On the 22nd of December 2010 a reference search was done in the scientific database ISI Web of Science – SCI-Expanded. The terms used were “(wetland* or floodplain*or peatland* or marsh* or mangrove*) same (restor* or creat* or re-creat* or rehabilit*).” We used these terms to cover a wide variety of wetlands as defined in the Article 1.1 of the Ramsar Convention text [7]. For this analysis, we considered restored wetlands to be wetlands recreated on sites where wetlands had formerly existed but been drained or otherwise severely degraded. Created wetlands were described by authors as wetlands built on sites that lacked previous wetland history. We selected studies of wetlands under natural hydrological regimes, planted with native species, and in which no allochthonous substrates were imported during the restoration or creation activities. For this reason, the term “construct*” was not included in the search terms, because we found in an independent search that >99% of the studies of constructed wetlands were of highly artificial systems not maintained under natural conditions. The search produced 2,959 selected articles. We applied the general selection criterion: “Articles must compare measurements of structural components and biogeochemical processes in restored or created and reference wetlands at a known age.” Under this criterion we selected 172 articles. These articles were read, and those in which data were averaged over time intervals larger than 5 y, those in which sizes differing by more than one order of magnitude were averaged, and those lacking reliable measurements or comparable restored and reference conditions were discarded, leaving 124 articles (see Text S2). Reference wetlands were usually adjacent to restored or created wetlands, although in some cases they were separated by several kilometers (maximum distance found was ~100 km). In all cases, restored or created wetlands were of the same wetland hydrogeomorphic type [17] as reference wetlands with which they were compared. From the selected articles, six were carried out on experimental wetlands, the rest were carried out on wetland restoration or creation projects. Studies either described measurements at a known age after wetlands were restored or created, or a chronosequence of the progression during the wetland restoration process. Restored and created wetlands were located in 12 countries and totaled >21,294 ha in area and reference wetlands >19,694 ha. The exact total area is not known because it was not reported in 23 out of the 124 selected studies.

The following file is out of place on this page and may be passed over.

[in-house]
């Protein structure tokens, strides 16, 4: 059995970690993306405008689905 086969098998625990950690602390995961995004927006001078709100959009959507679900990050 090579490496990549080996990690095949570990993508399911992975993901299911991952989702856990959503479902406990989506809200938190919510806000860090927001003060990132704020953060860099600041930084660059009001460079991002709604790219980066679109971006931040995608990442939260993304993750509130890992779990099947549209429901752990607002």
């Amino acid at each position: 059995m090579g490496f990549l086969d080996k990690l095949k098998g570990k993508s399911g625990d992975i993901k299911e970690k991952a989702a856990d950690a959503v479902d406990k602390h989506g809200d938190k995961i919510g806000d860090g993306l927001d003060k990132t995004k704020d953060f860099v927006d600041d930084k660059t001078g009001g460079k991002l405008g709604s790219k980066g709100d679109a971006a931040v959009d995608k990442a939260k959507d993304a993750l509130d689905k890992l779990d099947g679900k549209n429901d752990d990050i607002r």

Data Extraction